// Find your point of difference
Manal Garcia explains how to go from timetable filler to timetable thriller. It’s all in your point of difference.
What’s your point of difference (POD)? Aqua instructors are, fundamentally, performers, trainers and educators. However, it’s our point of difference and ability to stand out from the crowd that makes clients want to come back to our classes. Whether it’s the way you explain technique, your distinctive music choice, your unique appearance or your cutting-edge moves, everyone has a point of difference. By capitalising on yours, you can gain a loyal following and maximise your impact as an instructor.
Personally, I love the performance aspect of the instructor’s role. I play fun, exciting music, shimmy, shake and go a little crazy with all my classes. And while some participants are more open to that extra shimmy than others and only a few will sing along, they all participate with a smile on their face. Importantly, they keep coming back and remember me for my point of difference.
A colleague of mine – who is an excellent instructor – is very technique-focused. After his classes I often hear participants groaning about the pain they have just endured – yet they keep returning week after week (and groan even more if he is away and unable to put them through their paces!). Why? In addition to the results they achieve, they know what they are in for – his point of difference is his ‘tough love’ approach to aquatic fitness.
The following examples demonstrate how you can add flare to your instruction, and help make a real impression on your participants.
The uppercut (photos 1 & 2)
Try this different take on a familiar move. When sped up to match Bollywood-style music, the uppercut move becomes fresh, new and fun. Add a wide stance squat for lower body and core work, and for an interesting variation take it a step further with a wide stance tuck jump. Alternatively, travel sideways, forwards or backwards. Experiment with these elements while maintaining the same arm movements to add variety and spice to your participants’ workout.
Heart attack step (photos 3 & 4)
Using the same Bollywood-style music, with arms below the water surface, adopt a beating heart motion with palms facing the body. Options are endless with this simple move. With stationary legs, pulse on the left side for at least 8 beats for a great muscle overload and muscle conditioning challenge, before changing to the right side. Another option is to alternate side-to-side, increasing speed to really challenge your participants’ cardiovascular abilities.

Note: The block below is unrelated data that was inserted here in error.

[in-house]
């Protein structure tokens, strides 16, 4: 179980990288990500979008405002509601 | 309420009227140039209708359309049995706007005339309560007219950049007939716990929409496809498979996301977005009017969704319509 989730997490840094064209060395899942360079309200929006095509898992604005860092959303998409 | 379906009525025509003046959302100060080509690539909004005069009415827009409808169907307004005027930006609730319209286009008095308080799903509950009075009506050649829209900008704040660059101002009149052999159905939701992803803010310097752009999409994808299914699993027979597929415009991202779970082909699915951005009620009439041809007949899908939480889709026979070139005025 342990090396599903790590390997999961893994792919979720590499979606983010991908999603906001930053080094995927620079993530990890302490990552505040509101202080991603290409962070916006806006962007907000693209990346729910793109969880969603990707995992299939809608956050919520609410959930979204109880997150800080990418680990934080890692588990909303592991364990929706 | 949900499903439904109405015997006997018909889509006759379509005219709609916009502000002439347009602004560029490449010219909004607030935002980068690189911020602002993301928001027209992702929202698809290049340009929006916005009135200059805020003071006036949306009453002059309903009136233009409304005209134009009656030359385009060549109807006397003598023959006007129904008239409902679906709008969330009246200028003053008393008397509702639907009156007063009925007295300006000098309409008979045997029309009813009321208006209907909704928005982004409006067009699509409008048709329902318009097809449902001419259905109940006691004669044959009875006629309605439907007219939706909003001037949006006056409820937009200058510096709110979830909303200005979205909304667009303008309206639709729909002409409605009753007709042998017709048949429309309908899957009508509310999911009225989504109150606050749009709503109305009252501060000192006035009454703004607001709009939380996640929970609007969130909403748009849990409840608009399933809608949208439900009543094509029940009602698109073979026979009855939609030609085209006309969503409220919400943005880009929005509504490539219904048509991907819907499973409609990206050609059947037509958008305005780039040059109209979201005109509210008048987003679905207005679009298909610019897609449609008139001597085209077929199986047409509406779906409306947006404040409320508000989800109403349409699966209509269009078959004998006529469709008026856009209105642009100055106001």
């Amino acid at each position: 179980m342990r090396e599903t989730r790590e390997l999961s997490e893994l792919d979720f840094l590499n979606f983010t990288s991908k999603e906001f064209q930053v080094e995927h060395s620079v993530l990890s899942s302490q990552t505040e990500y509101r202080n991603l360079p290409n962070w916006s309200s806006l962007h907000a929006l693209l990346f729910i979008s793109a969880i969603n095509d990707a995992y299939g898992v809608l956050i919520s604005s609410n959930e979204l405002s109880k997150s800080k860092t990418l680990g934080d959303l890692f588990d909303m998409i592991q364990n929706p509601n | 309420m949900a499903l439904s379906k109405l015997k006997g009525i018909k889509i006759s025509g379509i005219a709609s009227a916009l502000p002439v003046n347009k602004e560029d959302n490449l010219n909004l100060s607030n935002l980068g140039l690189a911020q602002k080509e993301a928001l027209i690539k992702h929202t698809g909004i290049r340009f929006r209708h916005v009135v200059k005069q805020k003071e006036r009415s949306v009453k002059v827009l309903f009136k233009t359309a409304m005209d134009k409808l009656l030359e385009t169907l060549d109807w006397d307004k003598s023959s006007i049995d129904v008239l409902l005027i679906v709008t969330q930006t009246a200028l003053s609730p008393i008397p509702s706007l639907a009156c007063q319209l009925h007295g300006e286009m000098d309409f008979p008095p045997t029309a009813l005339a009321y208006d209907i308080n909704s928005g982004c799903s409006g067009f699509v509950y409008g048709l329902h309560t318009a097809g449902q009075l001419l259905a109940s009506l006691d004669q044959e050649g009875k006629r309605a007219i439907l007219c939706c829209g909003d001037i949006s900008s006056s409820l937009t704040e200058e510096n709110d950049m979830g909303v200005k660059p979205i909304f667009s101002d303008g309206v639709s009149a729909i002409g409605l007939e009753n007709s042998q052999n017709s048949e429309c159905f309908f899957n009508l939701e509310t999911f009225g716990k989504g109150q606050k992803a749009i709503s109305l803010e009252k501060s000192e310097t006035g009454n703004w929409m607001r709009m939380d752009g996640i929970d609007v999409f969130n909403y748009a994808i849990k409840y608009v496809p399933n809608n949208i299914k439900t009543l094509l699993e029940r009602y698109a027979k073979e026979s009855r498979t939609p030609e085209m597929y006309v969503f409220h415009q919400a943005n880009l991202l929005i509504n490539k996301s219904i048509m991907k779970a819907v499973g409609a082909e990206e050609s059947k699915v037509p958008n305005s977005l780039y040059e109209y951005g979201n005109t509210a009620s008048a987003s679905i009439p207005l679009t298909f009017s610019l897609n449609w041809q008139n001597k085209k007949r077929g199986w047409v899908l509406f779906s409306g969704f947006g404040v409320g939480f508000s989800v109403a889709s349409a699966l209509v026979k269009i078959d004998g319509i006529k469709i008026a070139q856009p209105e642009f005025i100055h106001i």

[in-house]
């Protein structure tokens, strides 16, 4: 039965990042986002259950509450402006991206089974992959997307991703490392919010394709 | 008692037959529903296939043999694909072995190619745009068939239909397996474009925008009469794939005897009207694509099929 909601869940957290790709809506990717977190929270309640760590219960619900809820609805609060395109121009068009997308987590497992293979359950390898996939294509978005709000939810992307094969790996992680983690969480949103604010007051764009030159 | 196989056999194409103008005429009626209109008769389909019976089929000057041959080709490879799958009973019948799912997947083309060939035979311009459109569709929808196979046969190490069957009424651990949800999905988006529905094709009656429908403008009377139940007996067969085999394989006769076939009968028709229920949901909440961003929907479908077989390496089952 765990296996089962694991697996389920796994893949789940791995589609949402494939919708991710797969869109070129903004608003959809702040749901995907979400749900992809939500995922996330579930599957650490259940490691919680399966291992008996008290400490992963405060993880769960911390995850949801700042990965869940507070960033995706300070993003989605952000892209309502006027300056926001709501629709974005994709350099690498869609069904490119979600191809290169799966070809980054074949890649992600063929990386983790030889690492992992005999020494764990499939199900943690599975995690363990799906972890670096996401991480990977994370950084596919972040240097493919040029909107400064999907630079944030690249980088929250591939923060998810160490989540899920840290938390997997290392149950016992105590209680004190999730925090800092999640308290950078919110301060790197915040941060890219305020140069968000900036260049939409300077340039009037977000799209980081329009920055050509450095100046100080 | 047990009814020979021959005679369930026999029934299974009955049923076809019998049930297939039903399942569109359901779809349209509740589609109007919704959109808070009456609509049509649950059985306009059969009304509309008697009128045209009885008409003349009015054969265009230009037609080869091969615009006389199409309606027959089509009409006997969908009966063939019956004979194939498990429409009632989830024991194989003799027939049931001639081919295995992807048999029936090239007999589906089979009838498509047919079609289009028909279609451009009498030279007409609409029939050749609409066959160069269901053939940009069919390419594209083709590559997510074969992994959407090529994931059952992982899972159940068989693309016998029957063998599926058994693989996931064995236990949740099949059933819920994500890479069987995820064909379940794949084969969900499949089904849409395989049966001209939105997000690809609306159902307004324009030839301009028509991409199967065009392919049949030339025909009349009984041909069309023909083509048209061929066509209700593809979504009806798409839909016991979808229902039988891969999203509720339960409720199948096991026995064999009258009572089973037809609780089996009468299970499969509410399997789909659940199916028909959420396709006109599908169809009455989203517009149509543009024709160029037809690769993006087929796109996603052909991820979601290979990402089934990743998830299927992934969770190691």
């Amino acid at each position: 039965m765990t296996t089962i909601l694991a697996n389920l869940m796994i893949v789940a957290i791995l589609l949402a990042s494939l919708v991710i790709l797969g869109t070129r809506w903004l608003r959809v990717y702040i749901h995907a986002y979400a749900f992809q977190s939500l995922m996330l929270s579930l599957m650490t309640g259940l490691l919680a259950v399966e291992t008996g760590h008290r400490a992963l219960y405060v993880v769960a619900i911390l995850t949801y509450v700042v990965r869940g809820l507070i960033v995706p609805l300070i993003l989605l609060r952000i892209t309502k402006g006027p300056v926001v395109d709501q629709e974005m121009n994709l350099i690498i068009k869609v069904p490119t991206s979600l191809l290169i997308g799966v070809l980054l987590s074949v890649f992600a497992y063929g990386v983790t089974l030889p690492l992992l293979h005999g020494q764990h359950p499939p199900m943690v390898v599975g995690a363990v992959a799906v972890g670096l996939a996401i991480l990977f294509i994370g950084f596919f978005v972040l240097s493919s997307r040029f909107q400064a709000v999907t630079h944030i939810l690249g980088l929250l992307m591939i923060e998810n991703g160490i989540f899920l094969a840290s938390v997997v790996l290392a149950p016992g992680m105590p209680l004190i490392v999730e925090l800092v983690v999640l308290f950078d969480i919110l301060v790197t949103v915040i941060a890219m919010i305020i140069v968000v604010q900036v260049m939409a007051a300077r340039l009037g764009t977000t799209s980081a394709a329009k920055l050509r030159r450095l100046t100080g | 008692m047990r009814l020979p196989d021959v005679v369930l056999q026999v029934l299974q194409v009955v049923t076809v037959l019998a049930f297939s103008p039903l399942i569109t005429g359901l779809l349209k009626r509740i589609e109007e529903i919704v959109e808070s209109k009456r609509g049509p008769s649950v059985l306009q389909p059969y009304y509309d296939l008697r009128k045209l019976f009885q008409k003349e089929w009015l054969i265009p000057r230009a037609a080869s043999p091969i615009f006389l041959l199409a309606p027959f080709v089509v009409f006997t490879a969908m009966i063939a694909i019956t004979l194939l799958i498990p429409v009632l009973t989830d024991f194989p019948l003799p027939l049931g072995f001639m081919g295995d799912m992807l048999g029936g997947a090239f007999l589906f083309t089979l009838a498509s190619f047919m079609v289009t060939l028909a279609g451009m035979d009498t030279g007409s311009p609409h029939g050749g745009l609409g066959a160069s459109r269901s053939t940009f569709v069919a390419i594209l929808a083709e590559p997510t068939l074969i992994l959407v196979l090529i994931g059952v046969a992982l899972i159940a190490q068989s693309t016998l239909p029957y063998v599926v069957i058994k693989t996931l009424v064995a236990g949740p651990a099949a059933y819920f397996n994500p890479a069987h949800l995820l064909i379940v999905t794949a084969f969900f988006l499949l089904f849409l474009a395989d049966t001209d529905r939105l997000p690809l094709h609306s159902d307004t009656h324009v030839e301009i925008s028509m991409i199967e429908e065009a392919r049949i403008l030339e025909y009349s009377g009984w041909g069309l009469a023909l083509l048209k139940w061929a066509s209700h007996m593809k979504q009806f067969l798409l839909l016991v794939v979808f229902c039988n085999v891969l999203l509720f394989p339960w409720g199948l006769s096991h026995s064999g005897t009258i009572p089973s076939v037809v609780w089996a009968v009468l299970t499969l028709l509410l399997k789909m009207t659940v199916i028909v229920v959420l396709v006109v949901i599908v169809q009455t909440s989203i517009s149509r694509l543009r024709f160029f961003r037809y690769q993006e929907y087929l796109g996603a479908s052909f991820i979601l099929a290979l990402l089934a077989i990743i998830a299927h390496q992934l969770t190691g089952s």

Arms out of water
Don’t be afraid to take arms out of the water every now and then. 'Where’s the resistance?’ you may ask. I’m not advocating an entire class with overhead claps, but if your participants are able to do so, instruct them to take their arms up every now and then – they may appreciate the variety. Be sure to give a below-the-shoulder option for those who cannot raise their arms above their head. Here are a couple of fun examples of moves which take the arms out of the water.
The knee/ elbow oblique crunch (photo 5)
This move is great fun travelled in all directions, hopped, jumped, sped up or alternated. Changing the focus of the move creates different core strength resistance challenges.
The roll (photos 6, 7 & 8)
The roll opens up endless possibilities for adaptation. It can go side-to-side, be slowed down, made larger or reversed. Try adding cross country legs to a roll to create a very challenging move!
I use the techniques and exercises above to express my point of difference when instructing. Depending on how you adapt them, they could also be the basis of your own innovative classes. If flamboyant movement isn’t your thing, however, then something else will be. Find your point of difference and use it to enhance your success as an instructor.
With her experience of aqua fitness, outdoor training and specialised aquatic rehabilitation for people with physical disabilities, Manal brings real diversity to the aqua arena. Her boundless energy translates to dynamic aqua classes and outdoor sessions which she runs in Sydney’s Eastern Suburbs and Inner West. For more information, email firstname.lastname@example.org or visit www.manalgarcia.weebly.com.
NETWORK • SPRING 2010 • PP 38-40